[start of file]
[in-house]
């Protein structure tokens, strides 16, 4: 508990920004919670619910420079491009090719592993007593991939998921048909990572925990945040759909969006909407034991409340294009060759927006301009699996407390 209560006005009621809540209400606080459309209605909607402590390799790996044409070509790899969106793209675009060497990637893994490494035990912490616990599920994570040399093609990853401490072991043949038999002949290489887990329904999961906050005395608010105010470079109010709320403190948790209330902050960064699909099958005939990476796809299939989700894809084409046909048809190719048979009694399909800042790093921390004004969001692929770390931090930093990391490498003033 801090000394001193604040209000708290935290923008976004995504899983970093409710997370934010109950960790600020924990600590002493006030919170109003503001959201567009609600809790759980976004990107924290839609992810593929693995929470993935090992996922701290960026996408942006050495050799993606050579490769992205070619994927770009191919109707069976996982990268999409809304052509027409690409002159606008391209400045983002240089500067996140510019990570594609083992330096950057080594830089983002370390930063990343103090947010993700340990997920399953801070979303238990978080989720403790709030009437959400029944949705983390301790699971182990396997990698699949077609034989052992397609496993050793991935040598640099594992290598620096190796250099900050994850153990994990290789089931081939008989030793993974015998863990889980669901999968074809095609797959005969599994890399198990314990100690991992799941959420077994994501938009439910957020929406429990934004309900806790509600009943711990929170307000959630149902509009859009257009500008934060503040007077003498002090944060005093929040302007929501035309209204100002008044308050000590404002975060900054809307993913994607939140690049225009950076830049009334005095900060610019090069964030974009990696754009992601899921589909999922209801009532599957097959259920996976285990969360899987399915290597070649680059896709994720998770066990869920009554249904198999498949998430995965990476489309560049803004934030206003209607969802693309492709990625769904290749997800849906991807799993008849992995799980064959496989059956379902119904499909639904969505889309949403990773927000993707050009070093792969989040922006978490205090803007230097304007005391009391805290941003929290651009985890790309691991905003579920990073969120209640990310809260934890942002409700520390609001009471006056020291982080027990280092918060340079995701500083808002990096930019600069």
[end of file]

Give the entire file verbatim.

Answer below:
[in-house]
């Protein structure tokens, strides 16, 4: 508990920004919670619910420079491009090719592993007593991939998921048909990572925990945040759909969006909407034991409340294009060759927006301009699996407390 209560006005009621809540209400606080459309209605909607402590390799790996044409070509790899969106793209675009060497990637893994490494035990912490616990599920994570040399093609990853401490072991043949038999002949290489887990329904999961906050005395608010105010470079109010709320403190948790209330902050960064699909099958005939990476796809299939989700894809084409046909048809190719048979009694399909800042790093921390004004969001692929770390931090930093990391490498003033 801090000394001193604040209000708290935290923008976004995504899983970093409710997370934010109950960790600020924990600590002493006030919170109003503001959201567009609600809790759980976004990107924290839609992810593929693995929470993935090992996922701290960026996408942006050495050799993606050579490769992205070619994927770009191919109707069976996982990268999409809304052509027409690409002159606008391209400045983002240089500067996140510019990570594609083992330096950057080594830089983002370390930063990343103090947010993700340990997920399953801070979303238990978080989720403790709030009437959400029944949705983390301790699971182990396997990698699949077609034989052992397609496993050793991935040598640099594992290598620096190796250099900050994850153990994990290789089931081939008989030793993974015998863990889980669901999968074809095609797959005969599994890399198990314990100690991992799941959420077994994501938009439910957020929406429990934004309900806790509600009943711990929170307000959630149902509009859009257009500008934060503040007077003498002090944060005093929040302007929501035309209204100002008044308050000590404002975060900054809307993913994607939140690049225009950076830049009334005095900060610019090069964030974009990696754009992601899921589909999922209801009532599957097959259920996976285990969360899987399915290597070649680059896709994720998770066990869920009554249904198999498949998430995965990476489309560049803004934030206003209607969802693309492709990625769904290749997800849906991807799993008849992995799980064959496989059956379902119904499909639904969505889309949403990773927000993707050009070093792969989040922006978490205090803007230097304007005391009391805290941003929290651009985890790309691991905003579920990073969120209640990310809260934890942002409700520390609001009471006056020291982080027990280092918060340079995701500083808002990096930019600069």